To measure the professional competence of care, at least three sets of tools must be available: reliable and valid assessment instruments; a database of the assessment information; and statistical methods for evaluating quality. Regarding the first, the development of the Minimum Data Set in the US, which began to be developed in the 1980s, was a breakthrough towards monitoring and improving the quality of care by obtaining accurate information on the functional, cognitive and emotional status, and the care provided in institutional settings.
It grew out of the need for a uniform, comprehensive assessment system based on strict criteria of reliability and validity. The MDS has been mandated in virtually every nursing home in the US since 1991, and for Ontario¡¦s complex continuing care hospitals/units since 1996. It has been translated and validated in over 20 countries. Moreover, its use has improved the quality of care.
MDS assessments have enabled the development of quality indicators (QIs), like those developed by David Zimmerman et al. (see references), examining items like the incidence of new fractures, behavioural symptoms and cognitive impairment, as well as indicators like dehydration, changes in range of motion, weight loss and use of physical restraint or hypnosis.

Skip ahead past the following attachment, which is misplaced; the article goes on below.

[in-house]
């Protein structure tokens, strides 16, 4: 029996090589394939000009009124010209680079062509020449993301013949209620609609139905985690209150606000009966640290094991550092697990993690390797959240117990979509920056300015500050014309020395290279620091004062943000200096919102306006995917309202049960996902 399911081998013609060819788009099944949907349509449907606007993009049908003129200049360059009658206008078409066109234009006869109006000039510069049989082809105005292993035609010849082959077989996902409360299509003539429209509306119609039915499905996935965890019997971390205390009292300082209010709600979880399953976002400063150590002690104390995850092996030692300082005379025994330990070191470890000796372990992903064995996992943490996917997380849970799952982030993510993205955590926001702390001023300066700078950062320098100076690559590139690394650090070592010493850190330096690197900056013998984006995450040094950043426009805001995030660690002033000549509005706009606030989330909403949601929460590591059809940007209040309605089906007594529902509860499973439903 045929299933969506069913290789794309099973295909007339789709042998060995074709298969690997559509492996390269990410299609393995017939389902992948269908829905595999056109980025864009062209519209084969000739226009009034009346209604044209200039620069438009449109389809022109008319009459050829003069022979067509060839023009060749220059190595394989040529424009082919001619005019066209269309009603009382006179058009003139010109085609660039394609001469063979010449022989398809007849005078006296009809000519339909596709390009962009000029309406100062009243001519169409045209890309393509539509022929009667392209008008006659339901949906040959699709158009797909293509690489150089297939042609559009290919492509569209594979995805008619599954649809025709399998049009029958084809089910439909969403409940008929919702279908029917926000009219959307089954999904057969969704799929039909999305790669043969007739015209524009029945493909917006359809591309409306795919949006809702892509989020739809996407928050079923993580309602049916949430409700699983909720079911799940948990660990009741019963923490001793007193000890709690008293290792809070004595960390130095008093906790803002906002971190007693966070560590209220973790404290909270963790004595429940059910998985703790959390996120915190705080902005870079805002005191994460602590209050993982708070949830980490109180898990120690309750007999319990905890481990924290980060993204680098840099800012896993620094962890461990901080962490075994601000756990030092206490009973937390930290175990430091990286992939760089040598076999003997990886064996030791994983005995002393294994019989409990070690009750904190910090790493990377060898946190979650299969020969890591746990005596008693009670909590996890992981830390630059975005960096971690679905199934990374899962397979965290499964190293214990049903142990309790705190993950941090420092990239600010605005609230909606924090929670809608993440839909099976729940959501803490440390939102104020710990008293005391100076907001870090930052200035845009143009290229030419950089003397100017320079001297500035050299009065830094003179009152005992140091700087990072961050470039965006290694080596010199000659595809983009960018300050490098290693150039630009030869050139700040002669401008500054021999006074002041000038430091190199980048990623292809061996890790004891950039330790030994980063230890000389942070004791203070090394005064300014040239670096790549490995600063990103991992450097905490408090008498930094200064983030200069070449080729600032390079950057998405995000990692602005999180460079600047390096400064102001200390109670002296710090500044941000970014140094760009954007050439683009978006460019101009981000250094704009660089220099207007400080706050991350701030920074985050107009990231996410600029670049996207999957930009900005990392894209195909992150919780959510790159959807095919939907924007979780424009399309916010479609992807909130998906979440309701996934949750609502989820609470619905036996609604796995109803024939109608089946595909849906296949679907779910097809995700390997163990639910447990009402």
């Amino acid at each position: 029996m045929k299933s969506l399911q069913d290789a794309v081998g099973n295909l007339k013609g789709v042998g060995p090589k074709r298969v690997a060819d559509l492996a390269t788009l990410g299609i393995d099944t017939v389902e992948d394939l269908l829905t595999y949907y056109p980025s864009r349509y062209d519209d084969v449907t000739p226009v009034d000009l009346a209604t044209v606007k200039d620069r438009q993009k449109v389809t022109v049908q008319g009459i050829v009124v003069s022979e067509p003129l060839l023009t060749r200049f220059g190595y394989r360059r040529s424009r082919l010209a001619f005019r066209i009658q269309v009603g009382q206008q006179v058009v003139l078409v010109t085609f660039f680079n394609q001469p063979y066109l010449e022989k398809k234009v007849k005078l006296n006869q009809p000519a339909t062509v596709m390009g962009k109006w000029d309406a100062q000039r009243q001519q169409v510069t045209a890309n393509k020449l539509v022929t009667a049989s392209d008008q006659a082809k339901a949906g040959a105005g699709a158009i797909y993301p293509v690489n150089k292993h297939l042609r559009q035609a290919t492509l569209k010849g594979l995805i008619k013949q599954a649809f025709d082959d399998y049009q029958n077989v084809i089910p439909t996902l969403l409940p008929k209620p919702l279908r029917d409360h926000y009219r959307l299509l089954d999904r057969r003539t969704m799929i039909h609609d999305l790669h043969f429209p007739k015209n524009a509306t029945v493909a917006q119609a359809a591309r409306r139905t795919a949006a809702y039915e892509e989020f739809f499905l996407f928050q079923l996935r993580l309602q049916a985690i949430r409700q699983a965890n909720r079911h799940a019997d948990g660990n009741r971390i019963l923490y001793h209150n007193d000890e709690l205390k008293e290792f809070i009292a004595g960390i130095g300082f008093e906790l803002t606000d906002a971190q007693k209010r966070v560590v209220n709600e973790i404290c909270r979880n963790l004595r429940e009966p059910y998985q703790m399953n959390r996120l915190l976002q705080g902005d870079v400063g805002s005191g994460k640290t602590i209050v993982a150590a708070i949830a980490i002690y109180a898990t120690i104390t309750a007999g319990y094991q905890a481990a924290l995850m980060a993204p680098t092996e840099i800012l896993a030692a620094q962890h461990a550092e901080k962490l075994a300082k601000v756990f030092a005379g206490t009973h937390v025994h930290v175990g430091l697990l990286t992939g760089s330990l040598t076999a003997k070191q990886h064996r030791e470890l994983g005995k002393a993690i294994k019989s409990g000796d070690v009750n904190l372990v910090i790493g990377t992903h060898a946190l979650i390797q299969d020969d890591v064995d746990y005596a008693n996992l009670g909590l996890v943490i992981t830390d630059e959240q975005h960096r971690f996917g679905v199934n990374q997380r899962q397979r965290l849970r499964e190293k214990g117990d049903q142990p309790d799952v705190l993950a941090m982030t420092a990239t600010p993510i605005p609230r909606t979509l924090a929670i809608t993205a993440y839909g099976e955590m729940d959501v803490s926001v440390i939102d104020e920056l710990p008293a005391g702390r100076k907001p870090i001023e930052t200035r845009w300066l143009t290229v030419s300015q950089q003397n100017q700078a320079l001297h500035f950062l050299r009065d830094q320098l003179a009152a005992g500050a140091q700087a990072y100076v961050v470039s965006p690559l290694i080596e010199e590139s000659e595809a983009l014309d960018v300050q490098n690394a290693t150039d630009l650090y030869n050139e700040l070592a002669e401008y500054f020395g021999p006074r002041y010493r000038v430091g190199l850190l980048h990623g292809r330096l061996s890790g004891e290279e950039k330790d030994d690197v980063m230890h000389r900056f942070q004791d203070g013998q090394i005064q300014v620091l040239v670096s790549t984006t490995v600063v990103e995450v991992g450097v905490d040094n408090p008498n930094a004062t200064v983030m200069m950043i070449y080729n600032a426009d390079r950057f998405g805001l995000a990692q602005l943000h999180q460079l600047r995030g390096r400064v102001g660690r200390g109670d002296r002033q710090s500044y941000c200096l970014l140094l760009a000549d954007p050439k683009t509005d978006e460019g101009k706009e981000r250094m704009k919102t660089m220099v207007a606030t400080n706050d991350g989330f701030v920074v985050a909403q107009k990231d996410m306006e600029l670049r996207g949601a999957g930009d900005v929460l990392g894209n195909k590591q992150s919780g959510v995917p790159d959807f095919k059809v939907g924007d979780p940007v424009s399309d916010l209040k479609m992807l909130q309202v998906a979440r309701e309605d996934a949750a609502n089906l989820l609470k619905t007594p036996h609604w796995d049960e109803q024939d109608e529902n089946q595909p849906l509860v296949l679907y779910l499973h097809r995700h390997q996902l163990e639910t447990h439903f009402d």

A home care version (MDS-HC) and a mental health version (MDS-MH) of the MDS have been developed by interRAI, an international non-profit organisation of researchers and clinicians.
These instruments share core assessment items so that seamless care can be provided regardless of site, while also having specific items tailored to meet specific needs of each individual. For example, MDS-HC has items on informal support, ability to perform household chores, adherence to care programmes, etc.
The statistical methodology has been developed to monitor the quality of nursing homes in a given jurisdiction. However, comparisons among countries are problematic and adjusting for the differences in status of the newly admitted patients and the differences in the rates of decline of those already admitted, are needed. Large databases also have to be built. One study, based on MDS data from Denmark, Italy, Iceland, Japan and the US, shows that no one country excels in all the indicators used, even when assessing subgroups of patients and after adjusting for physical dependency and cognitive impairedness.
Five indicators were used for evaluating quality: falls by patients during the previous month; the presence of pressure ulcers; faecal incontinence, restraint use and social engagement and interaction with others. The US ranked first or second in prevalence of falls and restraint use in all sub-groups assessed, but it presented the lowest percentage of residents with little or no social engagement. Italy has a higher prevalence of faecal incontinence. Iceland and Japan had virtually no pressure ulcers.